The technology that is necessary to enable vehicles to sense what is around them and react quickly enough to amass a stellar (though not perfect) driving record is impressive.
Light Detection and Ranging (LiDAR) is similar to radar. Radar, which was a potent tool in World War II, works by bouncing radio waves off an object. The bounce back reveals that the object indeed is there and determines its distance and speed. LiDAR uses the same principle but substitutes laser light for radio waves.
Ars Technica says that Alphabet spinoff Waymo’s self-driving cars create a 360-degree view by having the LiDAR sensor spin around atop the car. The story says that this is the approach used by most self-driving vehicles, and adds interesting background on the evolution of LiDAR. The goal now is to drive down the cost of these vehicles. This means finding less expensive approaches to LiDAR, which is the most expensive single element of the navigation system.
Bloomberg says that Waymo claims to have cut 90 percent from the cost of its LiDAR technology and that testing in California has revealed great increases in performance.
It’s interesting that self-driving cars in general and LiDAR in particular are getting buy-in beyond cutting-edge companies. Continental Automotive, which EE Times describes an “an old-line tire company,” is also in the game.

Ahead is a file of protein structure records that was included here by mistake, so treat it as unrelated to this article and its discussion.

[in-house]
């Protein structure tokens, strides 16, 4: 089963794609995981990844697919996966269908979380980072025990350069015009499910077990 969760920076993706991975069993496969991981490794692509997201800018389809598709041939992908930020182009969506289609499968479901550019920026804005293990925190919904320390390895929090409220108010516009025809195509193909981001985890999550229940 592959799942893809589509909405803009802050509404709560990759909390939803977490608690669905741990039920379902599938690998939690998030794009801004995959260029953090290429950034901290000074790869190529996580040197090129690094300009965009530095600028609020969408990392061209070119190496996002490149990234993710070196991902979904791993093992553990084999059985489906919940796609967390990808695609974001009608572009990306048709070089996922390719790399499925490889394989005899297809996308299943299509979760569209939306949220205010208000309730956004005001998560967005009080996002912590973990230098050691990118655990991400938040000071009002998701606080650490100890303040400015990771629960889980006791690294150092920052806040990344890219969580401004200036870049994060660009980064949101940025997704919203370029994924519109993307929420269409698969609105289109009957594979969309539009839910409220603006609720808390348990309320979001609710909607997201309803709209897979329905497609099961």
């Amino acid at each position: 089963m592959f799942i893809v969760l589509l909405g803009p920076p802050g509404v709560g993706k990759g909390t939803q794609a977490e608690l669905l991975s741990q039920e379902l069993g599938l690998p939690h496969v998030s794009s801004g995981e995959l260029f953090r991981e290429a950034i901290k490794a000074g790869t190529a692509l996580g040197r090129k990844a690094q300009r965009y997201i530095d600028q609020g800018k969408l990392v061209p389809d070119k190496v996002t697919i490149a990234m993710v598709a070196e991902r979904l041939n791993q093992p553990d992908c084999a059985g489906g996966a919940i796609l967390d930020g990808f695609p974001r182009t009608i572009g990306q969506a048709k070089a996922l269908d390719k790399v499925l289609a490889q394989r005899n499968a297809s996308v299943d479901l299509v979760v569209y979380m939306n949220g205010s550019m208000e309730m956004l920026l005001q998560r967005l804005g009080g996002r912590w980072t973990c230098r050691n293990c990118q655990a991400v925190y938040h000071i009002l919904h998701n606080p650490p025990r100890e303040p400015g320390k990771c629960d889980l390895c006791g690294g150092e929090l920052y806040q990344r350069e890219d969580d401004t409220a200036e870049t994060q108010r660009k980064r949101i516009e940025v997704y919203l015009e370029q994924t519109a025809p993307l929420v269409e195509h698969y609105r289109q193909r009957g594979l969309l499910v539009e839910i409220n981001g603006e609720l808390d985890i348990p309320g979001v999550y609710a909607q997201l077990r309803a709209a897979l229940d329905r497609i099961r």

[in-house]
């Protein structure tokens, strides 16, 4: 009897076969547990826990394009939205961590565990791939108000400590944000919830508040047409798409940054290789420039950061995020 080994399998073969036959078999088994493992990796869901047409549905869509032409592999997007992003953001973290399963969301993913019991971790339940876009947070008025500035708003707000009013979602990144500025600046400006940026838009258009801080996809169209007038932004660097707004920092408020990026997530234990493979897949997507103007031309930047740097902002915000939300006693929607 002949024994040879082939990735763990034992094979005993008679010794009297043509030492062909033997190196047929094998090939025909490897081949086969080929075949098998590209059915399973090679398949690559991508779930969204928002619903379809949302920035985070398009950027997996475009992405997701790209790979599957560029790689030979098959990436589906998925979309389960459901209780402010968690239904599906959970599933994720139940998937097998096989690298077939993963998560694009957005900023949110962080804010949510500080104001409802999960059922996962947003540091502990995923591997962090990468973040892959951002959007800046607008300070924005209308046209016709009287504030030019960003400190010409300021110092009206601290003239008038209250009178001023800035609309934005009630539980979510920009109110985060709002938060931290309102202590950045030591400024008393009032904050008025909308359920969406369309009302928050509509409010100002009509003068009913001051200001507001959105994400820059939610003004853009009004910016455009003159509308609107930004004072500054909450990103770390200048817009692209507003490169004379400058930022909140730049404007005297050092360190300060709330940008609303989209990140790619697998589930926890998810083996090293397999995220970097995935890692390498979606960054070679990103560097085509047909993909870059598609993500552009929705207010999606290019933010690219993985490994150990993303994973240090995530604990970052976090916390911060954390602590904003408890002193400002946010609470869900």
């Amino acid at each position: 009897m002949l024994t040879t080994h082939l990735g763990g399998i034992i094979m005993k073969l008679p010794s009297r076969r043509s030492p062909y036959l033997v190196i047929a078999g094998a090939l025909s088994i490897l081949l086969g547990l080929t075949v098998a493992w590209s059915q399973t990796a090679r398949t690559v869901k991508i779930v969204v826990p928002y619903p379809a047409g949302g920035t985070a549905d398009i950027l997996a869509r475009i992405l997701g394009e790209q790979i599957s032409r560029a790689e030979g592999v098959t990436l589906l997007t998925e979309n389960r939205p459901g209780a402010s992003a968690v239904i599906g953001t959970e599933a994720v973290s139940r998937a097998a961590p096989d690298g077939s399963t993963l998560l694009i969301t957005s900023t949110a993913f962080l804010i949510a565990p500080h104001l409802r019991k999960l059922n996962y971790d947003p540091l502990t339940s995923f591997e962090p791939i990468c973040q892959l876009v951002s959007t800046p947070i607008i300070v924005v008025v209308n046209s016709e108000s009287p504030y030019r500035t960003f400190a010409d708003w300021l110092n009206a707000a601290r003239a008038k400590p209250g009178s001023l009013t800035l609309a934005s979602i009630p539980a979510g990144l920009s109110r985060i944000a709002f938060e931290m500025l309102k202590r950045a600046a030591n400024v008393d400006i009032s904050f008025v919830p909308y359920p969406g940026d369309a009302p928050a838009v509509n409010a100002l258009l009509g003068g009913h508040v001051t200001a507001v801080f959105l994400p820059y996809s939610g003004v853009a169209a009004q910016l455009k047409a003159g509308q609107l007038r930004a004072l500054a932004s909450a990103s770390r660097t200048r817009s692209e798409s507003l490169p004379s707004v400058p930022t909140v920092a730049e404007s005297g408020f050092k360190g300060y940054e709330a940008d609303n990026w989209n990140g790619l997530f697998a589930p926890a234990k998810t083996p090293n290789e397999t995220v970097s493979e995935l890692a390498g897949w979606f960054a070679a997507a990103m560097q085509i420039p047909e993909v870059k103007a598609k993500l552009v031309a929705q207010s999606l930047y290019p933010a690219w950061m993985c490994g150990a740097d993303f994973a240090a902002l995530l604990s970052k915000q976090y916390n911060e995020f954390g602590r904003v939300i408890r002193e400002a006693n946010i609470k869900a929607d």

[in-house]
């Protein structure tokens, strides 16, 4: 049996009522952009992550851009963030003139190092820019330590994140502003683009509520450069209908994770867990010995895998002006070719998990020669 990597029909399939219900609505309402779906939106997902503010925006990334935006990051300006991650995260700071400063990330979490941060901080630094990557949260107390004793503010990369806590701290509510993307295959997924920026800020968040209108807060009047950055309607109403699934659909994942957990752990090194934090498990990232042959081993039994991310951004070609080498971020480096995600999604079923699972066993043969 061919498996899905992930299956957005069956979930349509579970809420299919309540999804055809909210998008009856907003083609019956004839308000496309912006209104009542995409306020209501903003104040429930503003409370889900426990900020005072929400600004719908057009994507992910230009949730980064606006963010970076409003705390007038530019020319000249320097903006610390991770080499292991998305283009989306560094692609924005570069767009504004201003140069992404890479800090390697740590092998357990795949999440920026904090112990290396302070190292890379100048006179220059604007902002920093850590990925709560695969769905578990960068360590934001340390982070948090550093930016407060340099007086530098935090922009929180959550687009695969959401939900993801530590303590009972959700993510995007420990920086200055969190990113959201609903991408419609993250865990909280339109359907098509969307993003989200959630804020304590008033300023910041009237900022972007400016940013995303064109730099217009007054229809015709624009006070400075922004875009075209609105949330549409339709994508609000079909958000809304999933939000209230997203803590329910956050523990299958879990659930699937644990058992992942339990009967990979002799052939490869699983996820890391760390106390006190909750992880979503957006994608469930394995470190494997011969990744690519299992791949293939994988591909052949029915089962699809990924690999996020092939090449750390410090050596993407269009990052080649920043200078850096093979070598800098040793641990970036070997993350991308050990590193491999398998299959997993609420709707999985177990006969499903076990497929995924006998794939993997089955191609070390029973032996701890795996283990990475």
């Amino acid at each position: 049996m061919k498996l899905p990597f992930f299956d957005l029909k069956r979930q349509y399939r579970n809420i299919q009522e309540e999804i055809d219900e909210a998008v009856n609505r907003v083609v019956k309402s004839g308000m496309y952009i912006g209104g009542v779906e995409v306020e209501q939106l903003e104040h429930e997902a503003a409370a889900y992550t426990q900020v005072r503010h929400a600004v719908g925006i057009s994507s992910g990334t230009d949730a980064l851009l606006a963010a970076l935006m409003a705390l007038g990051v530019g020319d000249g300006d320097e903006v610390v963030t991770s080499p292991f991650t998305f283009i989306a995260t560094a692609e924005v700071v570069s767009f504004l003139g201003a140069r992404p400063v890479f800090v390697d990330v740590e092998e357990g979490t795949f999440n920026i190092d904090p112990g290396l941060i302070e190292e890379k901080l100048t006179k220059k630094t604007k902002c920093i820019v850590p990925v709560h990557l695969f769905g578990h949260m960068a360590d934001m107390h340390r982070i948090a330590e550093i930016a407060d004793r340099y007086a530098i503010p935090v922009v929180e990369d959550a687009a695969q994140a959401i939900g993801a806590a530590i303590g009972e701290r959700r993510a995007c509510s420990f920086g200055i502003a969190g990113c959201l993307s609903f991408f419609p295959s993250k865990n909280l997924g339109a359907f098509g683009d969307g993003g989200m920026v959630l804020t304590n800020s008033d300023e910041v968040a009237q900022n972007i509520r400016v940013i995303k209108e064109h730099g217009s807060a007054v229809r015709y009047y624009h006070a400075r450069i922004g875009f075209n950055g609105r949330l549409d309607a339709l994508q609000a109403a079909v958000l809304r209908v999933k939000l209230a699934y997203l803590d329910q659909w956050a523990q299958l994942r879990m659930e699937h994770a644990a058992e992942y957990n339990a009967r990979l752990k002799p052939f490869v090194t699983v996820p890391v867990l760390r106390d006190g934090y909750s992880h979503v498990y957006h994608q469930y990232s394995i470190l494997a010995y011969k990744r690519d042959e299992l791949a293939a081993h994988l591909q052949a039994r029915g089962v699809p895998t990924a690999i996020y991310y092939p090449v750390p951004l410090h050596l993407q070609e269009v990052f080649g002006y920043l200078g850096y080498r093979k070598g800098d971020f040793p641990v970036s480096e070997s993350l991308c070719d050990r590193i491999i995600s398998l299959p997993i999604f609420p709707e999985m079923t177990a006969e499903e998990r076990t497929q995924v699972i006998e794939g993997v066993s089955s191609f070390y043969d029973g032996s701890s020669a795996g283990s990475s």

At CES 2017, the company described its vision, which includes high-resolution LiDAR, augmented reality (AR) and smart tires. A quote from the company’s corporate technology officer says that LiDAR provides a picture of “the environment” while tire sensors report on the conditions of the road. These inputs can be combined to provide a comprehensive picture of what the car is experiencing.
LiDAR is not just for the top of cars. This week, automotive headlight manufacturer Koito Manufacturing and LiDAR maker Quanergy Systems announced a deal to collaborate on a headlight concept that includes Quanergy’s S3 solid-state LiDAR sensors. The headlights, each with two of the Quanergy devices, will be at each corner of a car. From those vantage points, the press release says, they will provide “3D views of the environment around the vehicle and the ability to recognize and track objects.”
Carl Weinschenk covers telecom for IT Business Edge. He writes about wireless technology, disaster recovery/business continuity, cellular services, the Internet of Things, machine-to-machine communications and other emerging technologies and platforms. He also covers net neutrality and related regulatory issues. Weinschenk has written about the phone companies, cable operators and related companies for decades and is senior editor of Broadband Technology Report. He can be reached at email@example.com and via twitter at @DailyMusicBrk.